- 28. Laxman B, Hall DE, Bhojani MS, Hamstra DA, Chenevert TL, Ross BD, et al. Noninvasive real-time imaging of apoptosis. Proc Natl Acad Sci USA. 2002; 99: 16551–16555. pmid:12475931
- 29. Germain M, Affar EB, D’Amours D, Dixit VM, Salvesen GS, Poirier GG. Cleavage of automodified poly(ADP-ribose) polymerase during apoptosis. Evidence for involvement of caspase-7. J Biol Chem. 1999; 274: 28379–28384. pmid:10497198
- 30. Thornberry NA, Rano TA, Peterson EP, Rasper DM, Timkey T, Garcia-Calvo M, et al. A combinatorial approach defines specificities of members of the caspase family and granzyme B. Functional relationships established for key mediators of apoptosis. J Biol Chem. 1997; 272: 17907–17911. pmid:9218414
- 31. Demon D, Van Damme P, Vanden Berghe T, Deceuninck A, Van Durme J, Verspurten J, et al. Proteome-wide substrate analysis indicates substrate exclusion as a mechanism to generate caspase-7 versus caspase-3 specificity. Mol Cell Proteomics. 2009; 12: 2700–2714.
- 32. Poreba M, Kasperkiewicz P, Snipas SJ, Fasci D, Salvesen GS, Drag M. Unnatural amino acids increase sensitivity and provide for the design of highly selective caspase substrates. Cell Death Differ. 2014; 21: 1482–1492. pmid:24832467
- 33. Vickers CJ, Gonzaález-Paáez GE, Wolan DW. Selective detection of caspase-3 versus caspase-7 using activity-based probes with key unnatural amino acids. ACS Chem Biol. 2013; 8: 1558–1566. pmid:23614665
- 34. Vickers CJ, Gonzalez-Paez GE, Wolan DW. Discovery of a highly selective caspase-3 substrate for imaging live cells. ACS Chem Biol. 2014; 9: 2199–2203. pmid:25133295
- 35. Lien S, Pastor R, Sutherlin D, Lowman HB. A substrate-phage approach for investigating caspase specificity. Protein J. 2004; 23: 413–425. pmid:15517988
- 36. Wu H, Ge J, Yang P, Wang J, Uttamchandani M, Yao S. A peptide aldehyde microarray for high-throughput profiling of cellular events. J Am Chem Soc. 2011; 133: 1946–1954. pmid:21247160
- 37. Boulware K, Daugherty P. Protease specificity determination by using cellular libraries of peptide substrates (CLiPS). Proc Natl Acad Sci USA. 2006; 103: 7583–7588. pmid:16672368
- 38. Unciti-Broceta A, Diezmann F, Ou-Yang CY, Fara MA, Bradley M. Synthesis, penetrability and intracellular targeting of fluorescein-tagged peptoids and peptide-peptoid hybrids. Bioorg Med Chem. 2009; 3: 959–966.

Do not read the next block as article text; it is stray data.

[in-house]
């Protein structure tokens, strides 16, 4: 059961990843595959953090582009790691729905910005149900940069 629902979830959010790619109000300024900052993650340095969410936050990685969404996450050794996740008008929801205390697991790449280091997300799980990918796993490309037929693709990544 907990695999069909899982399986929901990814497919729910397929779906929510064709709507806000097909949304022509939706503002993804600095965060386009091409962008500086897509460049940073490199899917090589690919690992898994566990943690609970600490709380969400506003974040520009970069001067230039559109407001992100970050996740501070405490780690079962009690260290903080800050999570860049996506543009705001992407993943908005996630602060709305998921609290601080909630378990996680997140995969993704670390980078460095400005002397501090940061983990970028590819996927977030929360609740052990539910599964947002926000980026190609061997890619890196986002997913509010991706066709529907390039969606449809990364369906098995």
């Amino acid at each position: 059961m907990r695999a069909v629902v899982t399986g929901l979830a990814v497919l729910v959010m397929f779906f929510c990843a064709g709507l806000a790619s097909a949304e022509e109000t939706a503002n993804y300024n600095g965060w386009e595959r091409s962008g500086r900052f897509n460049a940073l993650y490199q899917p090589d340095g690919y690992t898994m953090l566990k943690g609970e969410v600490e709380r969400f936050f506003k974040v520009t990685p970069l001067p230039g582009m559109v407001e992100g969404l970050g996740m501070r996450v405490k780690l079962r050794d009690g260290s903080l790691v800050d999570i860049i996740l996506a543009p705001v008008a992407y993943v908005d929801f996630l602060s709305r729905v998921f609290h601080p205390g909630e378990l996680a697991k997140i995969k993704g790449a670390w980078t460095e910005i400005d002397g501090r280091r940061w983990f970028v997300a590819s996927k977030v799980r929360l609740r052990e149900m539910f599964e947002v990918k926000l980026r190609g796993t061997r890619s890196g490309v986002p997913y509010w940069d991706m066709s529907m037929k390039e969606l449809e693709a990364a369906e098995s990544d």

- 39. Vries E. TAT peptide internalization: seeking the mechanism of entry. Curr Protein Pept Sci. 2003; 4: 125–132. pmid:12678851
- 40. Snyder EL, Dowdy SF. Cell penetrating peptides in drug delivery. Pharm Res. 2004; 21: 389–393. pmid:15070086
- 41. Järver P, Langel U. The use of cell-penetrating peptides as a tool for gene regulation. Drug Discov Today. 2004; 9: 395–402. pmid:15081956
- 42. Dhaliwal K, Alexander L, Escher G, Unciti-Broceta A, Jansen M, McDonald N, et al. M . Multi-modal molecular imaging approaches to detect primary cells in preclinical models. Faraday Discussions. 2011; 149: 107–114. pmid:21413177
- 43. Kumar P, Fara MA, Bradley M, Healy E. Peptoid modification of alpha-melanocyte stimulating hormone to enhance penetration into skin. Br J Dermatol. 2006; 155: 237–237.
Healy E, Friedmann P, Bradley M. Topical Drug Delivery. WO 2007113531.
- 45. Langel U. Cell-penetrating peptides-Processes and applications. Pharmacology and Toxicology (Boca Raton, Fla), 2002, 245–262.
- 46. Lam AP, Dean DA. Progress and prospects: nuclear import of nonviral vectors. Gene Ther. 2010; 17: 439–447. pmid:20200566
- 47. Fara MA, Diaz-Mochon JJ, Bradley M. Microwave-assisted coupling with DIC/HOBt for the synthesis of difficult peptoids and fluorescently labelled peptides—a gentle heat goes a long way. Tetrahedron Lett. 2006; 47: 1011–1014.
- 48. Jong T, Pérez-López AM, Johansson EMV, Lilienkampf A, Bradley M. Flow and Microwave-Assisted Synthesis of N-(Triethylene glycol)glycine Oligomers and Their Remarkable Cellular Transporter Activities. Bioconj Chem. 2015; 26: 1759–1765.
- 49. Mackay M, Pérez-López AM. Bradley M, Lilienkampf A. Eliminating caspase-7 and cathepsin B cross-reactivity on fluorogenic caspase-3 substrates. Mol BioSyst. 2016; 12, 693–696. pmid:26726961
- 50. Saunders PA, Cooper JA, Roodell MM, Schroeder DA, Borchert CJ, Isaacson AL, et al. Quantification of Active Caspase 3 in Apoptotic Cells. Anal Biochem. 2000; 284:114–124. pmid:10933864
- 51. Jänicke RU, Sprengart ML, Wati MR, Porter AG. Caspase-3 is required for DNA fragmentation and morphological changes associated with apoptosis. J Biol Chem. 1998, 273:9357–9360. pmid:9545256
- 52. Walsh JG, Cullen SP, Sheridan C, Lüthi AU, Gerner C, Martin SJ. Executioner caspase-3 and caspase-7 are functionally distinct proteases. PNAS. 2008; 105: 12815–12819. pmid:18723680